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To Understand the Scale of Space, We Turn to Art

It is difficult to gain an accurate perspective on the distance between the planets in our solar system because they are separated by such great distances. 

In a previous post, we pointed to a humorous and insightful demonstration by Bill Nye, in which the cycling scientist rode his bike along a highway to demonstrate the vastness of the solar system, and how difficult it is to gauge the size of each planet at this scale. For instance, after riding half a kilometer, Nye showed just how far Jupiter is from the Sun, and how its size in this model is equivalent to a baseball. 

Nye's demonstration shows why you can't make an accurate model of the solar system in which all of the planets are visible to the naked eye at once. The distance is too great and the planets would appear too small to see.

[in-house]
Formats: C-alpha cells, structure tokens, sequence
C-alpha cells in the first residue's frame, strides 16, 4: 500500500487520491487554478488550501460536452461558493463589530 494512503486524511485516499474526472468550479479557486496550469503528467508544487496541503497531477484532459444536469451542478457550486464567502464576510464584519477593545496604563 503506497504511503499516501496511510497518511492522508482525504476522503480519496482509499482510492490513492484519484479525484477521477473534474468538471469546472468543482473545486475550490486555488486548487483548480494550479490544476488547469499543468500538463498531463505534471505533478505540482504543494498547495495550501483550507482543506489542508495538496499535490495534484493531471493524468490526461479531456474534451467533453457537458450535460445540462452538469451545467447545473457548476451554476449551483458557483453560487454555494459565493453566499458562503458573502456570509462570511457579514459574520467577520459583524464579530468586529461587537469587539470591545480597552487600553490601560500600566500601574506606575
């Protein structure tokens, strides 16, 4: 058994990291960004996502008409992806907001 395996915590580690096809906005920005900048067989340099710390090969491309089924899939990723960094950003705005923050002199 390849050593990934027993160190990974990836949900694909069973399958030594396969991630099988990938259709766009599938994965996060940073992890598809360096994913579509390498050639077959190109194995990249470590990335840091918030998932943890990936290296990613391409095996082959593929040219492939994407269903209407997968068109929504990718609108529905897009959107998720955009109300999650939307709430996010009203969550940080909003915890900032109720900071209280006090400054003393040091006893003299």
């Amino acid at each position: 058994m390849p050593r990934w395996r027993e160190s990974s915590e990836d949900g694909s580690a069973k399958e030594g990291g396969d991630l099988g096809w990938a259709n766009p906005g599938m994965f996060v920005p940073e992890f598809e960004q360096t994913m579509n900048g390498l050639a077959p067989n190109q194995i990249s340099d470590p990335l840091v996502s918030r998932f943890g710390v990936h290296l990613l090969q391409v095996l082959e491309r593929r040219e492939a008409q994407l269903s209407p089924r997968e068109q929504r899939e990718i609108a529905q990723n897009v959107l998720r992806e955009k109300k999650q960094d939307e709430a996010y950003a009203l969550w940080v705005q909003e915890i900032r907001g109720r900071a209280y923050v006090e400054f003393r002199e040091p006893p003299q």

An alternative take on this perspective can be found in the artwork of Ron Miller, who has painted the planets as if they were the same distance from Earth as the Moon, in order to demonstrate their size. 

For instance, the image at the top of this post depicts Saturn at 240,000 miles from Earth. 

Miller is the former art director for the National Air and Space Museum's Albert Einstein Planetarium, and his work can be found here

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